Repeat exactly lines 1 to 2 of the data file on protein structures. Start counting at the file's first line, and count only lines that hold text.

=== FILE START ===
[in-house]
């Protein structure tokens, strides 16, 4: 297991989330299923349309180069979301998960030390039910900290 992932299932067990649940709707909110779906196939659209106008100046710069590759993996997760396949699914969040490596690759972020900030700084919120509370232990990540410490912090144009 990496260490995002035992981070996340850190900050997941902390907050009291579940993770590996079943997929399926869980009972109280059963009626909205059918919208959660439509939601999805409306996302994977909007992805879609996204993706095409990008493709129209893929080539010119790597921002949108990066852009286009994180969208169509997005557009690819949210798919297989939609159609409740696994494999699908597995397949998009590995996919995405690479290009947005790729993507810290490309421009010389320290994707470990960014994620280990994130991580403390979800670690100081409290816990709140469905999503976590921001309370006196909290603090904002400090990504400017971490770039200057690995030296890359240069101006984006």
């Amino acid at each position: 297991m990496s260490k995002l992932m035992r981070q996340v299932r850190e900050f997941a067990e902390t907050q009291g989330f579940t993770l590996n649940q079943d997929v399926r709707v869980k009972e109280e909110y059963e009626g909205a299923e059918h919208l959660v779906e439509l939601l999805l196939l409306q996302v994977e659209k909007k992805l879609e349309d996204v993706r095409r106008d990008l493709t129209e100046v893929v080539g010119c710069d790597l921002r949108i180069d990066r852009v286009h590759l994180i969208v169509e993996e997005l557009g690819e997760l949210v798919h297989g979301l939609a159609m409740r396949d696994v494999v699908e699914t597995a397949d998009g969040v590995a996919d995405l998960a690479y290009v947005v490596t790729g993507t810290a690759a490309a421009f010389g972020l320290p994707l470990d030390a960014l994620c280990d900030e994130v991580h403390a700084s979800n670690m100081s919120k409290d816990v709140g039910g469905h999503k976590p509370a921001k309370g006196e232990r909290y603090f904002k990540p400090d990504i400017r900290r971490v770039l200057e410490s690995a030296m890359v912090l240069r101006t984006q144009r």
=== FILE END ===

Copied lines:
[in-house]
């Protein structure tokens, strides 16, 4: 297991989330299923349309180069979301998960030390039910900290 992932299932067990649940709707909110779906196939659209106008100046710069590759993996997760396949699914969040490596690759972020900030700084919120509370232990990540410490912090144009 990496260490995002035992981070996340850190900050997941902390907050009291579940993770590996079943997929399926869980009972109280059963009626909205059918919208959660439509939601999805409306996302994977909007992805879609996204993706095409990008493709129209893929080539010119790597921002949108990066852009286009994180969208169509997005557009690819949210798919297989939609159609409740696994494999699908597995397949998009590995996919995405690479290009947005790729993507810290490309421009010389320290994707470990960014994620280990994130991580403390979800670690100081409290816990709140469905999503976590921001309370006196909290603090904002400090990504400017971490770039200057690995030296890359240069101006984006």